Opinion: President and accounted for
There was a time, not that long ago, that every young person imagined that they might become President of the United States. Well, to be fair, many of those same kids hoped that if they ate their spinach that they might become Popeye. Nevertheless, we were taught from the earliest school days to aspire to the vaunted and esteemed office.
Sure, a few struggled to conceive of themselves breaking free from their own real or constructed limitations. But generally, it was a time of great expectations. Decades later, one wonders if my kindly, nonetheless quite elderly first grade teacher, Mrs. Nichols, honestly expected one of her class of mostly poor farm kids to make the jump to 1600 Pennsylvania Avenue. Yet, she made us believe not only that we could but that we should.
Today, we are more, as some might argue, evolved. We’re highly cynical – less wide-eyed in our optimism. However, some continue to promote a message of aspiration. Our best years remain ahead of us! The Benjamin Harrison Presidential Site is now accepting applications for the Future Presidents of America Youth Leadership Camp in late June. Touted as “a fun and innovative one-week summer camp for smart, engaged young adults (12-16) that builds individual confidence, civic literacy and good citizenship,” it interactively tells the story of a local boy who made good but also inspires its attendees to imagine how they might make the journey to the White House.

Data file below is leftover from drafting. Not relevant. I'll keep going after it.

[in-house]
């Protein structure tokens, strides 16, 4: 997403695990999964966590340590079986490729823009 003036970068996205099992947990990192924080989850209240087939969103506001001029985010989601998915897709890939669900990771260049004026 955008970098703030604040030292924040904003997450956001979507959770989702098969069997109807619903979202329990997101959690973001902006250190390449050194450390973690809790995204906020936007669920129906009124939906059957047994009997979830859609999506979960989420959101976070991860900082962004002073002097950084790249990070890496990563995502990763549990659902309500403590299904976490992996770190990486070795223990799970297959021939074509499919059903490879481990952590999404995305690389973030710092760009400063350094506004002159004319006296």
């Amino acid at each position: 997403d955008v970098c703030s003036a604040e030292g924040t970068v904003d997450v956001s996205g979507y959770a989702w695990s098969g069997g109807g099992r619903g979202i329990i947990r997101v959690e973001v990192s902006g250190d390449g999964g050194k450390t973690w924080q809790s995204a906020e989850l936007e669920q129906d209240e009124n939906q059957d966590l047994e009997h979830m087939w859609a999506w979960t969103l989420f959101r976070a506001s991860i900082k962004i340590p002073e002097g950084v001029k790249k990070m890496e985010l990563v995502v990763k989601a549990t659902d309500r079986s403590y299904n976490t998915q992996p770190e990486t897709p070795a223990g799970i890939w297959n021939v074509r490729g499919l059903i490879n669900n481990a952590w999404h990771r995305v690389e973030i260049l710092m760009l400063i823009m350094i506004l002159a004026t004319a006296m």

In these months of name calling and assuredly sophomoric behavior from our political elites, one can fully understand why no good parent would encourage their sweet progeny to seek a role in the sausage factory. But, can we imagine a world without a willing and participatory democracy? Any student of history will exclaim – yes, we can imagine and it isn’t pretty.